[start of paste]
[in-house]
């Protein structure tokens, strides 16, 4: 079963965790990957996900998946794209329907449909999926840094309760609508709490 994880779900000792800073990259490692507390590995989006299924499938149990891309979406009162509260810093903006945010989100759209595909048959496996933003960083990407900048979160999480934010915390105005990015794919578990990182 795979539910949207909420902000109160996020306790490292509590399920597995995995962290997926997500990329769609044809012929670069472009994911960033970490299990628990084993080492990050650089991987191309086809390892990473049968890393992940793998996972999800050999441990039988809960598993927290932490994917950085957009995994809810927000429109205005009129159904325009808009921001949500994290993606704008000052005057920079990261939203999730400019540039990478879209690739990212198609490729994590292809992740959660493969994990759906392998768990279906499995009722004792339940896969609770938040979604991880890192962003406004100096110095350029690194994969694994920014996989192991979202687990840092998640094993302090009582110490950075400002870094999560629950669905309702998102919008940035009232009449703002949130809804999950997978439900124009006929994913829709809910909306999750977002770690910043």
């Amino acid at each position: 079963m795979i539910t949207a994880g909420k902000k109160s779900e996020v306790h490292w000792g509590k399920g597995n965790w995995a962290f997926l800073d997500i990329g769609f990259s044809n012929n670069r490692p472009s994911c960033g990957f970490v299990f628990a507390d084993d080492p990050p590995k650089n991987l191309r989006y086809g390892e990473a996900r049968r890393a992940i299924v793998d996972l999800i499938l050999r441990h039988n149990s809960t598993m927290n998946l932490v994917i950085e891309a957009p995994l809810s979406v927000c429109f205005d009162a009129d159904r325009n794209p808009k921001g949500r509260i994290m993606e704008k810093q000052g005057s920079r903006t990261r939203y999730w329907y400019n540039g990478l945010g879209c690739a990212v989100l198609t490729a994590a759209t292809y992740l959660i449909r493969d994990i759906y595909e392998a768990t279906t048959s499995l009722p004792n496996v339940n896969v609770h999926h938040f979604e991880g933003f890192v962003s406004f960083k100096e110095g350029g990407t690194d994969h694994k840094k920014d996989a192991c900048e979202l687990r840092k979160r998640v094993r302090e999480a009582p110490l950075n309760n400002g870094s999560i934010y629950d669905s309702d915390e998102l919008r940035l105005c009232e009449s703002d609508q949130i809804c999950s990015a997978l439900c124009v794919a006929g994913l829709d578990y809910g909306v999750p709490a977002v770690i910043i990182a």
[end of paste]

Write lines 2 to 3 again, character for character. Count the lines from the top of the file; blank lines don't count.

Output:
């Protein structure tokens, strides 16, 4: 079963965790990957996900998946794209329907449909999926840094309760609508709490 994880779900000792800073990259490692507390590995989006299924499938149990891309979406009162509260810093903006945010989100759209595909048959496996933003960083990407900048979160999480934010915390105005990015794919578990990182 795979539910949207909420902000109160996020306790490292509590399920597995995995962290997926997500990329769609044809012929670069472009994911960033970490299990628990084993080492990050650089991987191309086809390892990473049968890393992940793998996972999800050999441990039988809960598993927290932490994917950085957009995994809810927000429109205005009129159904325009808009921001949500994290993606704008000052005057920079990261939203999730400019540039990478879209690739990212198609490729994590292809992740959660493969994990759906392998768990279906499995009722004792339940896969609770938040979604991880890192962003406004100096110095350029690194994969694994920014996989192991979202687990840092998640094993302090009582110490950075400002870094999560629950669905309702998102919008940035009232009449703002949130809804999950997978439900124009006929994913829709809910909306999750977002770690910043």
């Amino acid at each position: 079963m795979i539910t949207a994880g909420k902000k109160s779900e996020v306790h490292w000792g509590k399920g597995n965790w995995a962290f997926l800073d997500i990329g769609f990259s044809n012929n670069r490692p472009s994911c960033g990957f970490v299990f628990a507390d084993d080492p990050p590995k650089n991987l191309r989006y086809g390892e990473a996900r049968r890393a992940i299924v793998d996972l999800i499938l050999r441990h039988n149990s809960t598993m927290n998946l932490v994917i950085e891309a957009p995994l809810s979406v927000c429109f205005d009162a009129d159904r325009n794209p808009k921001g949500r509260i994290m993606e704008k810093q000052g005057s920079r903006t990261r939203y999730w329907y400019n540039g990478l945010g879209c690739a990212v989100l198609t490729a994590a759209t292809y992740l959660i449909r493969d994990i759906y595909e392998a768990t279906t048959s499995l009722p004792n496996v339940n896969v609770h999926h938040f979604e991880g933003f890192v962003s406004f960083k100096e110095g350029g990407t690194d994969h694994k840094k920014d996989a192991c900048e979202l687990r840092k979160r998640v094993r302090e999480a009582p110490l950075n309760n400002g870094s999560i934010y629950d669905s309702d915390e998102l919008r940035l105005c009232e009449s703002d609508q949130i809804c999950s990015a997978l439900c124009v794919a006929g994913l829709d578990y809910g909306v999750p709490a977002v770690i910043i990182a």